This is a guest editorial by former AEE employee Amber Kemmerly.  To read Nick Fontenot's original op-ed piece, click here.  To read the response from the editor of, click here, and from former writer Sam Stokes, click here.

The first online edition of The Vermilion, the University of Louisiana’s official newspaper, was published recently. It was a giant leap forward in presenting everything good about the University to both students and alumni alike, and it has great potential in being used as an excellent marketing tool in promoting the University as it is completely public and no longer confined to the racks in the academic buildings. Unfortunately, the editor of our school newspaper, Nick Fontenot, made the decision to publish an opinion piece in this dawning of a new age for the paper.

And while Mr. Fontenot could have made the content of his op-ed pro-UL, and used the power he has been given to promote peace on UL’s campus toward the flagship behemoth that is LSU, he chose to write a most unprofessional, childish, and offensive article.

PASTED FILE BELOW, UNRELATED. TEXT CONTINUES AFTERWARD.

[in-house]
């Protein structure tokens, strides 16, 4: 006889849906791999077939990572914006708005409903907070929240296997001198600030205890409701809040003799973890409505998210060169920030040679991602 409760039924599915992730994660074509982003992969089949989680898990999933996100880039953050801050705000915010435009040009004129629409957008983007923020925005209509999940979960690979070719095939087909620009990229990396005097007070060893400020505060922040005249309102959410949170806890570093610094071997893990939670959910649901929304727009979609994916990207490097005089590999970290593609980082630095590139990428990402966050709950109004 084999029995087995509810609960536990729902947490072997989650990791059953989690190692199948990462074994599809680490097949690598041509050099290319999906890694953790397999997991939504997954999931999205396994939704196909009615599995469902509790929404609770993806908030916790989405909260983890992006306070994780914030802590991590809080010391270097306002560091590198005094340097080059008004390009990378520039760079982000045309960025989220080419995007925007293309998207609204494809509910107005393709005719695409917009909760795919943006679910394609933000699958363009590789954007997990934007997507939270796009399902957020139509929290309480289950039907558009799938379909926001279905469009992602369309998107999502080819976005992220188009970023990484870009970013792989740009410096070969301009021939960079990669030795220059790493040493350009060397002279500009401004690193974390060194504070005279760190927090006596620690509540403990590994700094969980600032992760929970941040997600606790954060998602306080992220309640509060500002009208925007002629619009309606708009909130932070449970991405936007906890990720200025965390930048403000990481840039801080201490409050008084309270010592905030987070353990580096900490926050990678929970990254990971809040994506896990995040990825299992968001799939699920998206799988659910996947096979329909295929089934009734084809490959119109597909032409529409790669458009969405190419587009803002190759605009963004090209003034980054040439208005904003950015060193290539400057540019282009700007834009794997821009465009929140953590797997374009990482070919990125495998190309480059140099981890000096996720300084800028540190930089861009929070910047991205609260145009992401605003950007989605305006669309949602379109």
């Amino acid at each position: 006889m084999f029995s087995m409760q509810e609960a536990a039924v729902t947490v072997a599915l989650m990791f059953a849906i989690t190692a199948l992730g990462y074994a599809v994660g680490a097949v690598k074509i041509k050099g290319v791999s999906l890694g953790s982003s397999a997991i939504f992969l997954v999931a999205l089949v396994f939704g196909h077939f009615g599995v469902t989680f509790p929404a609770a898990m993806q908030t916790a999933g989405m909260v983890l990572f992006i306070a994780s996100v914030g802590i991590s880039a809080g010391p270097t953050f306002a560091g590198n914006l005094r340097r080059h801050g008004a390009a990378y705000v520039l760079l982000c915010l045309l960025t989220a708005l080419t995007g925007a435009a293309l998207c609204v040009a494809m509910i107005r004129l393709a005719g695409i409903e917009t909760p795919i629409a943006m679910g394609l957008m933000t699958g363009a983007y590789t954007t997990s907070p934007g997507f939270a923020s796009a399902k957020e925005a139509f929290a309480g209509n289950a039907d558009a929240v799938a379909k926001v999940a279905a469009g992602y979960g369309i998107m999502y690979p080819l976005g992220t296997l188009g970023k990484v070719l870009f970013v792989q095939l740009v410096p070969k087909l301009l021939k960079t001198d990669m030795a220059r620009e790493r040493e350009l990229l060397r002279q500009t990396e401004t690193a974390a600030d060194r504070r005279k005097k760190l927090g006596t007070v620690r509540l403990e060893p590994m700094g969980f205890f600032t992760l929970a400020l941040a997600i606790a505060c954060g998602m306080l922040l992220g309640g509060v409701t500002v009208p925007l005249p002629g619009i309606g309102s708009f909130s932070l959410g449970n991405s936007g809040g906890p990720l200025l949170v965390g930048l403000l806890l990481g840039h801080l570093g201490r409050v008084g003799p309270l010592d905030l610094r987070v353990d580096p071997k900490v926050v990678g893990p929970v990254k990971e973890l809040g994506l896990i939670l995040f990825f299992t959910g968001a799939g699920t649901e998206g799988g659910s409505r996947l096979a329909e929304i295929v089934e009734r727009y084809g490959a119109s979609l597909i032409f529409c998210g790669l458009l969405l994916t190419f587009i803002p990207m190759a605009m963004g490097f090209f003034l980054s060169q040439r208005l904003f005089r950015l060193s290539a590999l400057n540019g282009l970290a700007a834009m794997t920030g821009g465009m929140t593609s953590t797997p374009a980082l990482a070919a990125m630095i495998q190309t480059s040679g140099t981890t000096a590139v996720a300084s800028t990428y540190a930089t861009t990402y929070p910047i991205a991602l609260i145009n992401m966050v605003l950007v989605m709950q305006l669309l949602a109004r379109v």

In summation, Mr. Fontenot’s article is about the treatment of LSU and other college fans on UL’s campus. He wanted to make the point that Ragin’ Cajuns can be Tiger fans, as well. He claims that UL students accost other students wearing LSU gear, while leaving students wearing other universities’ clothing relatively untouched, and mentions lightly this rivalry UL has imagined that LSU could care less about. He also says that he “likes” UL but “loves” LSU, and that while he was accepted to LSU, he chose to go to UL because it was cheaper and closer to home.

I am not going to argue that Mr. Fontenot can’t have his cake and eat it, too. A Louisiana school is a Louisiana school to me, and no matter what, I’ll always root for the home state in sports. Anything good that a Louisiana program does around the country reflects on the state as a whole. I agree with him that you can be a fan of both schools.

What I do take offense to in this article is the above-mentioned like/love comments, his feelings regarding attending UL, and his language in expressing his distaste for hecklers on campus. His dismissal of a decades-old struggle for recognition as a university that could, if allowed by the legislature, be on par with LSU academically I’ll not go into, because that red-and-black horse has been beaten so many times it is definitely dead, and no one hears the beatings anymore. I say academically because academia is our strong point, and LSU deserves to be the flagship being the oldest and largest public university, and it’s in the capital. Huge selling points that UL, unfortunately, could not, and I think would not, compete with at this time.